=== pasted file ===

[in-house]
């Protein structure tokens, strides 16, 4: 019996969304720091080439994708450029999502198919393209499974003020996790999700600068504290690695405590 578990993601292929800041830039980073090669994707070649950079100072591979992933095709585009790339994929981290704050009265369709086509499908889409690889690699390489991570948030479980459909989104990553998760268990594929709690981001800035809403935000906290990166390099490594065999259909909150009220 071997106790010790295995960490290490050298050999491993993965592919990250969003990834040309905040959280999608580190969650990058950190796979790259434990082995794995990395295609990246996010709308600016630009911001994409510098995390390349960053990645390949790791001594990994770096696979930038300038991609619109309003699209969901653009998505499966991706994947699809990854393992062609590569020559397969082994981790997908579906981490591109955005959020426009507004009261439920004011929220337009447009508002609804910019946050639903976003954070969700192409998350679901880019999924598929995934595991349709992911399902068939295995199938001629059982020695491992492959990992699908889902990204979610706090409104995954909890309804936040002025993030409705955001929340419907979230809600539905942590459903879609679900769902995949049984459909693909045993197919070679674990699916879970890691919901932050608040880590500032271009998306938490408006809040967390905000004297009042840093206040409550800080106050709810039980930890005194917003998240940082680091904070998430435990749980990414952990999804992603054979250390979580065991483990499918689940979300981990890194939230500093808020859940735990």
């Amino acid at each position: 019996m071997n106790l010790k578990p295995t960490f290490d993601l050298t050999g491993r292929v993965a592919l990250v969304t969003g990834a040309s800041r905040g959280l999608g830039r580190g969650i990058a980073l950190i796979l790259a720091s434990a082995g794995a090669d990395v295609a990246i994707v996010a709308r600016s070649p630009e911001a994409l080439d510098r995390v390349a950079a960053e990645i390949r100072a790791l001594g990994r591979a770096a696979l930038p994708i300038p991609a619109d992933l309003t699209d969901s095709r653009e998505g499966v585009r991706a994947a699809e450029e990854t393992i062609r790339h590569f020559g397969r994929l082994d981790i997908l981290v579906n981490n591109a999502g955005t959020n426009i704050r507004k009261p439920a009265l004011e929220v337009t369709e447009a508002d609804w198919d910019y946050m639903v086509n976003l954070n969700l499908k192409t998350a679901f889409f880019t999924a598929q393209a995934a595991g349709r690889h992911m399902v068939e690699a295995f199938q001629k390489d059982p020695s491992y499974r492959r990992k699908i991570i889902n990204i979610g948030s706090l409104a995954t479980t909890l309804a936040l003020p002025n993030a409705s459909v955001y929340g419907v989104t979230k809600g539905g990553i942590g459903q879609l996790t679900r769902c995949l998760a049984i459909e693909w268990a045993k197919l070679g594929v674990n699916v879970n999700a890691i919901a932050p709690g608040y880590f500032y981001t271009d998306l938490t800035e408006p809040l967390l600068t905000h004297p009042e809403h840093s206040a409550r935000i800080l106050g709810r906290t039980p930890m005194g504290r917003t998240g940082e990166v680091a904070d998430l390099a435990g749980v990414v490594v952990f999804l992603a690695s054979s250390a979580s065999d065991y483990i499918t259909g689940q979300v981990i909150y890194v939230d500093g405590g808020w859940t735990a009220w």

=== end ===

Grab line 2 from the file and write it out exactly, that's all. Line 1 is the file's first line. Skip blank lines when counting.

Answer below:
């Protein structure tokens, strides 16, 4: 019996969304720091080439994708450029999502198919393209499974003020996790999700600068504290690695405590 578990993601292929800041830039980073090669994707070649950079100072591979992933095709585009790339994929981290704050009265369709086509499908889409690889690699390489991570948030479980459909989104990553998760268990594929709690981001800035809403935000906290990166390099490594065999259909909150009220 071997106790010790295995960490290490050298050999491993993965592919990250969003990834040309905040959280999608580190969650990058950190796979790259434990082995794995990395295609990246996010709308600016630009911001994409510098995390390349960053990645390949790791001594990994770096696979930038300038991609619109309003699209969901653009998505499966991706994947699809990854393992062609590569020559397969082994981790997908579906981490591109955005959020426009507004009261439920004011929220337009447009508002609804910019946050639903976003954070969700192409998350679901880019999924598929995934595991349709992911399902068939295995199938001629059982020695491992492959990992699908889902990204979610706090409104995954909890309804936040002025993030409705955001929340419907979230809600539905942590459903879609679900769902995949049984459909693909045993197919070679674990699916879970890691919901932050608040880590500032271009998306938490408006809040967390905000004297009042840093206040409550800080106050709810039980930890005194917003998240940082680091904070998430435990749980990414952990999804992603054979250390979580065991483990499918689940979300981990890194939230500093808020859940735990």